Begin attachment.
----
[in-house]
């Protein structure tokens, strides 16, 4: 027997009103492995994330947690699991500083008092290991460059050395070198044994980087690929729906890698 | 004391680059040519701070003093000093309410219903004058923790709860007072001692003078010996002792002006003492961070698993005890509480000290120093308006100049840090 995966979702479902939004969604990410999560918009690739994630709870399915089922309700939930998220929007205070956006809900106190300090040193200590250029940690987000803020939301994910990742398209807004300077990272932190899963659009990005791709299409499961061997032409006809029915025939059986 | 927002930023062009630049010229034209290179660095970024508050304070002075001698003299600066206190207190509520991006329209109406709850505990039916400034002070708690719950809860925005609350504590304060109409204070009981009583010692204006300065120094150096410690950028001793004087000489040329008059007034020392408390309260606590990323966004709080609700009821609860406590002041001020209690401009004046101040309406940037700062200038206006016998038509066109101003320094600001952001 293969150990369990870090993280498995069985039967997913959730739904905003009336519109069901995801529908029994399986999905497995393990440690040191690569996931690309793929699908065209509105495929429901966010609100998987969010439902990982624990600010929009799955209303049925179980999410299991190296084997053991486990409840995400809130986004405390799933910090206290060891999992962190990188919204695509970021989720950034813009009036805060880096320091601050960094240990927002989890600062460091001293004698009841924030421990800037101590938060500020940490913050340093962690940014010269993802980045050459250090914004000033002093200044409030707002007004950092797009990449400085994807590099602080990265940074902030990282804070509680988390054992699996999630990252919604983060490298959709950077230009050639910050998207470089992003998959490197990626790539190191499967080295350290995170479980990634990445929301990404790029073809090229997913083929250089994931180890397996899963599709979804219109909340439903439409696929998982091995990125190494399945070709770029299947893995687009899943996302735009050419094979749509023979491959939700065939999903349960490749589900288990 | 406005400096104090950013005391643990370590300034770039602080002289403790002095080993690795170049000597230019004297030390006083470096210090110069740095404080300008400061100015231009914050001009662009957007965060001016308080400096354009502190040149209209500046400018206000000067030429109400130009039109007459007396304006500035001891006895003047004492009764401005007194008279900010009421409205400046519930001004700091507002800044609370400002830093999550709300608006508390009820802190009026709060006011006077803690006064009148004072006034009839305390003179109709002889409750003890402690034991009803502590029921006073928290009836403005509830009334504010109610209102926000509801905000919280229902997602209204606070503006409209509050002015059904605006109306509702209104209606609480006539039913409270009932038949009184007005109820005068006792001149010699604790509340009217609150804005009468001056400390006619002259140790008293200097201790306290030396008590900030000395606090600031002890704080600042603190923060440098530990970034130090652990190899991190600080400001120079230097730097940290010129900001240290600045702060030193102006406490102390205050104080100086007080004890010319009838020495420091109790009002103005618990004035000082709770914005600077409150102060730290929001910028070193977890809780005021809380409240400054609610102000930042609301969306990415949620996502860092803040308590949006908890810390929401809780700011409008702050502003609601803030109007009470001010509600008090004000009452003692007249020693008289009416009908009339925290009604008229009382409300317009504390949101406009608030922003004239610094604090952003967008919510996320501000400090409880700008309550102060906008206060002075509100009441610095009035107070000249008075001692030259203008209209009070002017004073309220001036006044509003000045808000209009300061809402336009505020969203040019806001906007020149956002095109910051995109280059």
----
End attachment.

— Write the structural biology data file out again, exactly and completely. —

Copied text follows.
[in-house]
């Protein structure tokens, strides 16, 4: 027997009103492995994330947690699991500083008092290991460059050395070198044994980087690929729906890698 | 004391680059040519701070003093000093309410219903004058923790709860007072001692003078010996002792002006003492961070698993005890509480000290120093308006100049840090 995966979702479902939004969604990410999560918009690739994630709870399915089922309700939930998220929007205070956006809900106190300090040193200590250029940690987000803020939301994910990742398209807004300077990272932190899963659009990005791709299409499961061997032409006809029915025939059986 | 927002930023062009630049010229034209290179660095970024508050304070002075001698003299600066206190207190509520991006329209109406709850505990039916400034002070708690719950809860925005609350504590304060109409204070009981009583010692204006300065120094150096410690950028001793004087000489040329008059007034020392408390309260606590990323966004709080609700009821609860406590002041001020209690401009004046101040309406940037700062200038206006016998038509066109101003320094600001952001 293969150990369990870090993280498995069985039967997913959730739904905003009336519109069901995801529908029994399986999905497995393990440690040191690569996931690309793929699908065209509105495929429901966010609100998987969010439902990982624990600010929009799955209303049925179980999410299991190296084997053991486990409840995400809130986004405390799933910090206290060891999992962190990188919204695509970021989720950034813009009036805060880096320091601050960094240990927002989890600062460091001293004698009841924030421990800037101590938060500020940490913050340093962690940014010269993802980045050459250090914004000033002093200044409030707002007004950092797009990449400085994807590099602080990265940074902030990282804070509680988390054992699996999630990252919604983060490298959709950077230009050639910050998207470089992003998959490197990626790539190191499967080295350290995170479980990634990445929301990404790029073809090229997913083929250089994931180890397996899963599709979804219109909340439903439409696929998982091995990125190494399945070709770029299947893995687009899943996302735009050419094979749509023979491959939700065939999903349960490749589900288990 | 406005400096104090950013005391643990370590300034770039602080002289403790002095080993690795170049000597230019004297030390006083470096210090110069740095404080300008400061100015231009914050001009662009957007965060001016308080400096354009502190040149209209500046400018206000000067030429109400130009039109007459007396304006500035001891006895003047004492009764401005007194008279900010009421409205400046519930001004700091507002800044609370400002830093999550709300608006508390009820802190009026709060006011006077803690006064009148004072006034009839305390003179109709002889409750003890402690034991009803502590029921006073928290009836403005509830009334504010109610209102926000509801905000919280229902997602209204606070503006409209509050002015059904605006109306509702209104209606609480006539039913409270009932038949009184007005109820005068006792001149010699604790509340009217609150804005009468001056400390006619002259140790008293200097201790306290030396008590900030000395606090600031002890704080600042603190923060440098530990970034130090652990190899991190600080400001120079230097730097940290010129900001240290600045702060030193102006406490102390205050104080100086007080004890010319009838020495420091109790009002103005618990004035000082709770914005600077409150102060730290929001910028070193977890809780005021809380409240400054609610102000930042609301969306990415949620996502860092803040308590949006908890810390929401809780700011409008702050502003609601803030109007009470001010509600008090004000009452003692007249020693008289009416009908009339925290009604008229009382409300317009504390949101406009608030922003004239610094604090952003967008919510996320501000400090409880700008309550102060906008206060002075509100009441610095009035107070000249008075001692030259203008209209009070002017004073309220001036006044509003000045808000209009300061809402336009505020969203040019806001906007020149956002095109910051995109280059």